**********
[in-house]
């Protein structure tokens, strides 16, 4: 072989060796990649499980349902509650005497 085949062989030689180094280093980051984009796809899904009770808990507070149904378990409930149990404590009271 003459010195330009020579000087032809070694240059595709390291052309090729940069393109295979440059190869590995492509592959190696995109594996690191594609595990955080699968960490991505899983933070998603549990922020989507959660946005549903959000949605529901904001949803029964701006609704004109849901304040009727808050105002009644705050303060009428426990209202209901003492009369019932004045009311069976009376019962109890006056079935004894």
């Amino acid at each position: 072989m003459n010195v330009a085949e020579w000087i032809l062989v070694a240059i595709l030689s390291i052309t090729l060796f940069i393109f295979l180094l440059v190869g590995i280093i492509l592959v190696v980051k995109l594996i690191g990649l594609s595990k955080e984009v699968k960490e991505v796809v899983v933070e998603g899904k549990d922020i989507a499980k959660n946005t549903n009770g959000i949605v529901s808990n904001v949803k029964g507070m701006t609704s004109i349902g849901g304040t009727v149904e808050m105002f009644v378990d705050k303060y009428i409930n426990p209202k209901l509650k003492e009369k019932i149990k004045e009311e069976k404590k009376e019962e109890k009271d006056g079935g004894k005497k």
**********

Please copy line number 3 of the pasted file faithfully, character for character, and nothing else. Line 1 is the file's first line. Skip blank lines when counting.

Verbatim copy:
């Amino acid at each position: 072989m003459n010195v330009a085949e020579w000087i032809l062989v070694a240059i595709l030689s390291i052309t090729l060796f940069i393109f295979l180094l440059v190869g590995i280093i492509l592959v190696v980051k995109l594996i690191g990649l594609s595990k955080e984009v699968k960490e991505v796809v899983v933070e998603g899904k549990d922020i989507a499980k959660n946005t549903n009770g959000i949605v529901s808990n904001v949803k029964g507070m701006t609704s004109i349902g849901g304040t009727v149904e808050m105002f009644v378990d705050k303060y009428i409930n426990p209202k209901l509650k003492e009369k019932i149990k004045e009311e069976k404590k009376e019962e109890k009271d006056g079935g004894k005497k």